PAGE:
Many of the natural horsemanship techniques use human body language, and they rely on the human having knowledge about the horse‟s body language. Even if following traditional training methods it is useful to know what the signs a horse is expressing might mean. It is good to know when a horse is giving very subtle signs that it is uncomfortable, or that it is relaxed and in a frame of mind that enables learning to take place. A horse will usually begin by giving subtle signals of discomfort, but if these are ignored then the behaviour may escalate and become worse.
Signs that may indicate discomfort or unease
Breathing Pattern – A healthy and comfortable horse should breathe in a slow, rhythmic manner. An increase in respiration rate may indicate that a horse is anxious, although obviously it could mean that the horse has been physically exerting himself so this must be taken into account.
Head Positioning – A relaxed horse at leisure will generally keep his head low or keep his neck muscles relatively loose. If the horse stiffens his neck muscles and raises his head, it means that something has caught his attention or caused concern. The degree of stiffness will determine whether the horse is being attentive or cautious.
Pinned Ears – When a horse pins his ears he is seriously angered or concerned and it is a warning sign telling you to back off. Slightly drawn back ears are not the same as ears that are flat against the head though. Flattened ears can indicate anger, but ears that are slightly drawn back may mean he is listening to a sound coming from behind, and may not have a negative meaning at all.
Tail Swishing – When a horse becomes agitated he will often swish his tail back and forth. Depending on the season and location, a tail swish may not indicate annoyance with your request; it may be a reaction to flies. It can be a sign of discomfort.
Tense Muscles – Just as with humans, a horse will stiffen or bunch up his back, neck and leg muscles if he anticipates potential trouble. This a reflex action designed to prepare them for possible flight. Under saddle, tensed muscles can also indicate physical discomfort as the horse may be bracing himself against pain.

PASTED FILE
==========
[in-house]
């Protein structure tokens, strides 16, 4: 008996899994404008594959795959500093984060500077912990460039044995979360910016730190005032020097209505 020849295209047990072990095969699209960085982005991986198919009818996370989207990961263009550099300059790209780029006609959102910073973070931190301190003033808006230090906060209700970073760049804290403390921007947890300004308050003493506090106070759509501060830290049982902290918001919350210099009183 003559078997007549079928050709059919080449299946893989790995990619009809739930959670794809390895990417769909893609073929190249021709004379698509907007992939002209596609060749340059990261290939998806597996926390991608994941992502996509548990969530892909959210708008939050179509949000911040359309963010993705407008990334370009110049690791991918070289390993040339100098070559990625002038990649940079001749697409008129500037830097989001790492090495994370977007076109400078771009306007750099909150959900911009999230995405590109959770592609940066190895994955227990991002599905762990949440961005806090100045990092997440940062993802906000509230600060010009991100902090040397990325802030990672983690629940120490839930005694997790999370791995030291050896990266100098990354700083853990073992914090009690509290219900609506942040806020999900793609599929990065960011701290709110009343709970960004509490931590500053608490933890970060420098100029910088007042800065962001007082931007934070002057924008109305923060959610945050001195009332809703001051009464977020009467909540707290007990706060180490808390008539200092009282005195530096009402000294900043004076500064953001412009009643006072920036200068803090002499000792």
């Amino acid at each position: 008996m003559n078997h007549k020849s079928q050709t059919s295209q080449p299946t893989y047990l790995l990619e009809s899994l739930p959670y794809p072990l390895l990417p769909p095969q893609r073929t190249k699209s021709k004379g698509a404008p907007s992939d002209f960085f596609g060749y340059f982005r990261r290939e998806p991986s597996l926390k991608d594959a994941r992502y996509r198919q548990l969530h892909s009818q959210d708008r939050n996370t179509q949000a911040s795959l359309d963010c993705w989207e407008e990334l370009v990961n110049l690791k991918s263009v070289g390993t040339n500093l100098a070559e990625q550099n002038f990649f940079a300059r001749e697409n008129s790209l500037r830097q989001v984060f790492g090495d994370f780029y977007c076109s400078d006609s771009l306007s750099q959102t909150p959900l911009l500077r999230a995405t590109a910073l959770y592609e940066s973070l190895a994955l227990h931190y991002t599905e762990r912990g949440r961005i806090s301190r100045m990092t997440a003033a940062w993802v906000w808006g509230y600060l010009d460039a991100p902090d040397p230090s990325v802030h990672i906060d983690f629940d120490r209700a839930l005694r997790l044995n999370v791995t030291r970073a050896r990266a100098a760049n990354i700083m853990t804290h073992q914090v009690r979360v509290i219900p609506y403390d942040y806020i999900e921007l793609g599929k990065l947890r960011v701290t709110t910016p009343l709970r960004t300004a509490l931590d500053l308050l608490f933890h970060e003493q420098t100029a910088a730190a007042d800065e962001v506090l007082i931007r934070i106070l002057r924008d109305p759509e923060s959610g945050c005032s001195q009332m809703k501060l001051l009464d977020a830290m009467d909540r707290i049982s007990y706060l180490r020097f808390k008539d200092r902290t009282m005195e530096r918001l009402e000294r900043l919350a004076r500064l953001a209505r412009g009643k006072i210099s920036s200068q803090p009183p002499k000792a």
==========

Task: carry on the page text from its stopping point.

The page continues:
Grinding Teeth – If the horse is grinding his teeth then it means he is clearly distressed or unhappy. When the horse grinds his teeth without a bit in the mouth then it is a sign of temper. If a bit is in the mouth this can indicate discomfort.
Foot Raising – A horse that is relaxing will often rest one of his rear feet, letting the tip just brush the floor. This is a good sign, but if the horse actually lifts his rear leg off the floor and his leg appears tense, or it is kept suspended in the air for more than a brief moment, then this could be a sign that he is about to kick.
Fidgeting – A horse that sways his rear end backwards and forwards may be indicating boredom, but it can also be a way to release nervous tension. In either case, such behaviour indicates the horse‟s attention is not directed towards the trainer.
Fast Starts – If your horse takes off under saddle as soon as you have mounted, then this can be a sign of discomfort. A calm horse will begin at a leisurely walk and graduate to higher speeds as you request, while a nervous horse will bolt forward.
The above signs are just some of the most obvious and general reactions that most horses exhibit, although it should be remembered that they are all individuals and it is necessary to get to know the specific behaviour that your own horse displays.
It is also important to get to know the signs of positive body language. These can indicate that a training session is going well, and that the horse is comfortable, both physically and mentally. By observing a horse for positive reactions it allows the trainer to hold back from pushing an unprepared horse too soon, and the trainer can wait until the horse is ready to progress to the next stage.